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Half yearly health check for key markets

Half yearly health check for key markets

Colliers’ Associate Director of Research and Consultancy, Chris Dibble, provides a half-yearly health check on the state of the country’s retail markets and central business districts.

Auckland, 4 September 2015

Mid-year is a strategic period in the commercial property market for Colliers International’s Research and Consultancy team. It serves as a key barometer on how the market is progressing to date, and more importantly what trends can be identified for the months ahead.

Below are key findings from each of the reports. The full reports are an attachment with this Media Release.


• The level of demand for retail space in Auckland CBD, the suburbs and shopping centres symbolise a market on fire. The region’s 2.4% vacancy rate is the lowest since 2007.

• Developers in Auckland have upped the ante to satisfy demand, but pressure remains for rents to rise. Not all retailers are able to absorb higher costs, with economic headwinds, the growth of online shopping, competition for space and a new era of consumerism likely to produce challenges for some retailers.

• In Wellington, 2015 is turning into a pivotal moment of change for retail. Rising offshore interest is a major turnaround, boosted by David Jones and Seed Heritage setting up shop. Rumours of Topshop opening have added fuel to the fire. The positivity will spread, leading to rental rises that boost investment activity.

• Christchurch CBD retail is on the cusp of a return to prosperity, enabled by new private sector developments. Adequate car parking and the astute timing of key anchor projects remain the sector’s hurdle- they are both necessary to influence any significant boost in pedestrian count. Outside of the CBD, retail’s footprint has expanded significantly and is flourishing.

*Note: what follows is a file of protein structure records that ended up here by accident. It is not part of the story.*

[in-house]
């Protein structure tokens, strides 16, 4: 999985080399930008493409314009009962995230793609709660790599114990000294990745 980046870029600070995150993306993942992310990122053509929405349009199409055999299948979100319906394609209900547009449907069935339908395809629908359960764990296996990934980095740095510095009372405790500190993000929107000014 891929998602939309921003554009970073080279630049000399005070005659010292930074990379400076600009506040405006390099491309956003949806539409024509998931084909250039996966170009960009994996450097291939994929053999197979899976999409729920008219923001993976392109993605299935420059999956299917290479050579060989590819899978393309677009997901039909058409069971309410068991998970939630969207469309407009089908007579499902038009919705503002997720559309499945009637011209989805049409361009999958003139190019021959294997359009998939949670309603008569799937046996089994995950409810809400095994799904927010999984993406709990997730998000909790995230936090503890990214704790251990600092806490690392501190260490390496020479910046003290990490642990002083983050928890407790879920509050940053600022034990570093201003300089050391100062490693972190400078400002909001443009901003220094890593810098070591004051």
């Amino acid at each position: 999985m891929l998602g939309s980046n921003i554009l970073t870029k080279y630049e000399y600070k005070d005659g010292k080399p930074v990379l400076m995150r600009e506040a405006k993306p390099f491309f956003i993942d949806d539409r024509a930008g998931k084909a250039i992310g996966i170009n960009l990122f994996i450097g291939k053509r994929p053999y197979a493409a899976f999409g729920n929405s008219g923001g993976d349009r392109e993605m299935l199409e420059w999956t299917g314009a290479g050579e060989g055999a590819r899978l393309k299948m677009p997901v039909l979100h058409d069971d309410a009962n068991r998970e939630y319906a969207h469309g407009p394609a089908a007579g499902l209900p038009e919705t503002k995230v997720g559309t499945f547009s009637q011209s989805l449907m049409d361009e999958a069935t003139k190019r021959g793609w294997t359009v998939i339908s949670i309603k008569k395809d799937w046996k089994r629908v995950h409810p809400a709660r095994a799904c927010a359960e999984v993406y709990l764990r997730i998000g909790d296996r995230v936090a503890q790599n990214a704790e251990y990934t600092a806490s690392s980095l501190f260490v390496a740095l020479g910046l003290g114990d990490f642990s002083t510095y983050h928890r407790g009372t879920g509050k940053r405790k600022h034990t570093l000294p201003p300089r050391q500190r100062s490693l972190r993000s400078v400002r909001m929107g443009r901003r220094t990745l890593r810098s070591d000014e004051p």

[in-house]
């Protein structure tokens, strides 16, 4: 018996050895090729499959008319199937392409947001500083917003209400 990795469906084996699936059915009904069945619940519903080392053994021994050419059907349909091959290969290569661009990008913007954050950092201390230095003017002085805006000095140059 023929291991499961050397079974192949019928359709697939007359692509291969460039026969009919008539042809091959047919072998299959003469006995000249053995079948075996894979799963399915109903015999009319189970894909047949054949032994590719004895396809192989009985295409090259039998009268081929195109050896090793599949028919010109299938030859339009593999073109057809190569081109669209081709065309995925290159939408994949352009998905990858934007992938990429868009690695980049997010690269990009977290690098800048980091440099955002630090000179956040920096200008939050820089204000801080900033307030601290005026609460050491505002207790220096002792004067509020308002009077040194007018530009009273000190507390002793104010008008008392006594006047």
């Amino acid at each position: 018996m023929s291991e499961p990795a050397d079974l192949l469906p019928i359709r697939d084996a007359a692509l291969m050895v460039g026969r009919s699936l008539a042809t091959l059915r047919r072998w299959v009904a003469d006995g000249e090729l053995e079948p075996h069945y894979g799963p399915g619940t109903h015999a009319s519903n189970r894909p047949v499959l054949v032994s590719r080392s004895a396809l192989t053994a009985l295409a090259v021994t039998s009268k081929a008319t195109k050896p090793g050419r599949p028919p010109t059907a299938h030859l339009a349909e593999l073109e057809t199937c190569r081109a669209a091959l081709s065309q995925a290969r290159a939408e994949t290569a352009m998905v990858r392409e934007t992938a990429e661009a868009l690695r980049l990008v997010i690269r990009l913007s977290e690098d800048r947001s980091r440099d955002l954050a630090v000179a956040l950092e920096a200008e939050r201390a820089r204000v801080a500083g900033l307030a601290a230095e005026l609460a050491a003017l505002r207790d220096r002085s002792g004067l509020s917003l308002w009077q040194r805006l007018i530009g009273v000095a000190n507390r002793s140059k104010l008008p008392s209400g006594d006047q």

• Beyond the main centres, retailers doing best are those in growing catchments well serviced by an increasingly wealthy and growing resident or tourist population. In underperforming CBD retail locations, new office, residential and student developments are heralded as key catalysts to increasing pedestrian counts and driving retail spend up. The continual rise and popularity of suburban convenience centres and large format retailing remain key areas of consideration for retailers, investors and planners for the future.

CBD Office:

• Auckland CBD office employment has increased by more than 20% in the past five years. The result of such rapid growth is a record low 6.2% vacancy rate. Prime vacancy continues to bounce around at next to nothing and is the lowest in Asia Pacific. Developers are keen to alleviate the pressure, with a significant construction pipeline in place. In the meantime, rents are rising quickly.

• The low availability of Wellington CBD’s prime office space is an on-going trend. It has recorded a sub-5% prime vacancy rate for the last decade. This has flowed to other sectors, with B-grade vacancy halving in the past two years. New developments are taking place which will achieve new benchmark rents. Investor confidence is growing.

• Hamilton’s office market has stabilised after a strong year in development activity and associated rent rises. The predominant activity for the short-term is centred upon redevelopment and refurbishment of older premises to lift the quality of the work environment to attract and retain tenants.

• Christchurch’s rebuild activity for CBD office space has increased slowly over the last year. There are a number of major office developments under construction with expected completion from late this year through until early 2017. All major A grade tenants have now secured space, which will leave a sizeable amount of vacant space available. This will be attractive to businesses in the suburbs who will progressively return to the CBD once leases expire. However, some hurdles will need to be met before that happens.

• Dunedin’s overall office vacancy rate decreased in June. Good quality, refurbished and strengthened premises remain tenants’ office accommodation of choice. Landlords are progressively coming to terms with new requirements, costs and the necessity of such works to keep and attract tenants. Investors are factoring capital expenditure requirements into their purchases, making for a cautious, but robust investment environment.

-- End --

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